Laws Governing Regenerative Medicine & Stem Cell Practice in Medical Spas

Laws Governing Regenerative Medicine & Stem Cell Practice in Medical Spas

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In today’s video, we provide general guidance to medical doctors and medical spas about handling laws and regulations governing regenerative medicine and stem cell practice.

I’m Michael H. Cohen, founding attorney of the Cohen Healthcare Law Group. We’ve advised over a thousand healthcare industry clients on healthcare and FDA legal issues.  Our clients include medical spas and healthcare companies that work with stem cell therapies, regenerative medicine, and the latest therapeutics.

In our prior video, we gave these three tips for medical spas and physicians doing regenerative medicine therapies in the aesthetics practice.

First of all, don’t look for a yes/no answer; rather, look for a risk assessment from your healthcare lawyer, which can help you make a solid business judgment as to where you want to take measured risks.

Second, some of the most important questions have to do with state licensure which spells out exactly who can do what, when it comes to cosmetic treatments in situations where the practitioner is not a licensed medical doctor.

Third, don’t take others’ advice and examples as true statements of what the law actually says.

Today we’d like to add on to those 3 tips, tips number 4 and 5.

Tip number 4: whatever the manufacturer tells you what is legal or lawful to say or not to say, that’s probably, in our experience, bad or wrong advice.  Ignore it; but most importantly, get your own legal counsel.

Recently one of our medical spa clients was using some centrifuge or other machine that supposedly would do something with the stem cells that made them easier to inject, better, stronger, faster stem cells.

Remember that movie, the Six Million Dollar Man?  Technology made him better, stronger, faster. That was the promise of these stem cells.  And in this case the manufacturer was full of marketing language that talked about compliance: FDA compliance, HIPAA compliance, and compliance everywhere.  None of it, of course, was true when you look into what they’re actually saying.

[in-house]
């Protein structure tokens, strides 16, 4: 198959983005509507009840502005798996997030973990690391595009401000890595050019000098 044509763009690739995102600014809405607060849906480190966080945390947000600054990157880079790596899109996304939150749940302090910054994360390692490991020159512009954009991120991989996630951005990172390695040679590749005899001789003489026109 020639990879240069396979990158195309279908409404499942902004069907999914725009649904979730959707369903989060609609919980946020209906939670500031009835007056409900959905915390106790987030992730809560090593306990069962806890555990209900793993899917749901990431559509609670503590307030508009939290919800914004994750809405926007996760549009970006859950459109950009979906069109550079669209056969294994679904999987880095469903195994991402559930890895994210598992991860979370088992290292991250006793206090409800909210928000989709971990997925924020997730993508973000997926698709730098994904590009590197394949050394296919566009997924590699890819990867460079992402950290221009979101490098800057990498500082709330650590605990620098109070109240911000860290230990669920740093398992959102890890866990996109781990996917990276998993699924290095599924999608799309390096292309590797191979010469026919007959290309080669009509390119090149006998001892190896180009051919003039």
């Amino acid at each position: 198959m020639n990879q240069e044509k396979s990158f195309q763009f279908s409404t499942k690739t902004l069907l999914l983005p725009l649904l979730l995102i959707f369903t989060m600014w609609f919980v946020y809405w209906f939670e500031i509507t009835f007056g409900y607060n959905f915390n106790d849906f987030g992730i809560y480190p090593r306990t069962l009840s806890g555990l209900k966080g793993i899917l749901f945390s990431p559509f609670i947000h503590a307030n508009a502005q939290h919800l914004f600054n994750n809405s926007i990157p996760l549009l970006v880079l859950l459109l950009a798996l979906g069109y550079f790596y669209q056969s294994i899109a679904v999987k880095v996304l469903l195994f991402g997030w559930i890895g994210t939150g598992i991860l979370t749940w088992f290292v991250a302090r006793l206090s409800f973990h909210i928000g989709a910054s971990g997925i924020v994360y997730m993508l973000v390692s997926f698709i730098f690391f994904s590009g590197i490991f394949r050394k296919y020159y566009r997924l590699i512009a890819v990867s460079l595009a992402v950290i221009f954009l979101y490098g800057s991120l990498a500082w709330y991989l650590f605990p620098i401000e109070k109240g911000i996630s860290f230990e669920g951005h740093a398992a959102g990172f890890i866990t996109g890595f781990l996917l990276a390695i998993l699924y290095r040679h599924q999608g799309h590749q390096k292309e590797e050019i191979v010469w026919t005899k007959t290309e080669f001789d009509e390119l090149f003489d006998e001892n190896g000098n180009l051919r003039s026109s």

While FDA does not regulate the practice of medicine as a service, FDA does regulate stem cell products under the HCT/P protocol.  That stands for Human Cells, Tissues, and Cellular and Tissue based Products.

The manufacturer in this case completely ignored these rules and made up its own marketing claims and even made its own FDA rules.

So, tip number 4, some are honest, but in general you can’t rely on what the stem cell or any other manufacturer or distributor tells you.  Do your own independent legal research.

Tip number 5, make sure your healthcare and FDA lawyer understands the many interlocking layers of law.

We’ve already mentioned that medical doctors and other healthcare practitioners are normally licensed by the state and that state allows them by the license to do certain things and prohibits them from doing certain other things.  Even medical doctors, who are supposed to have an unlimited license to diagnose and treat disease under the law, are limited by standard of care—that is, they can only practice in a way that meets what the medical board by professional consensus considers the standard of care.

And doctors have to abide by federal laws such as those governing the manufacture and distribution of stem cell products, and also that whole suite of law is governing advertising and marketing for all of the therapeutics including stem cell products and regenerative medicine.

Now, HIPAA is its own little separate statute with legal obligations that are distinct from FDA rules and licensing laws.

And then there is informed consent, a whole other world.

It just goes on and on like this.  All these layers of law intersect and interlock, which is why we often refer to healthcare law as a Rubik’s cube of regulation and obligation.   You have to follow all the threads, all the blocks and make sure that you understand how they work synergistically.

It’s kind of like understanding herbal medicine or any system of healing.  There isn’t just one active ingredient, like you have in a drug-even in drug. But in plant medicine, while we can understand the impact of various phytochemicals in a scientific sense, we also know that all the ingredients work together in ways we don’t fully understand to produce certain outcomes.

Of course, as you know, I’m all for scientific method, and I’m all for breaking things down and breaking down systems into their component parts as one methodology for discovering the truth.  And also as a legal scholar and attorney who has written half a dozen or more books on healthcare law governing complementary, integrative, traditional medicine, I also appreciate how whole systems are more than the sum of their parts. That’s the premise of “wholism”.

I approach law the same way.  We work like you on a systems level, as well as rigorously analyzing the individual components.

Thanks so much for watching. Let’s talk about stem cells or regenerative medicine and the law. Here’s to the success of your healthcare venture, we look forward to speaking with you soon.

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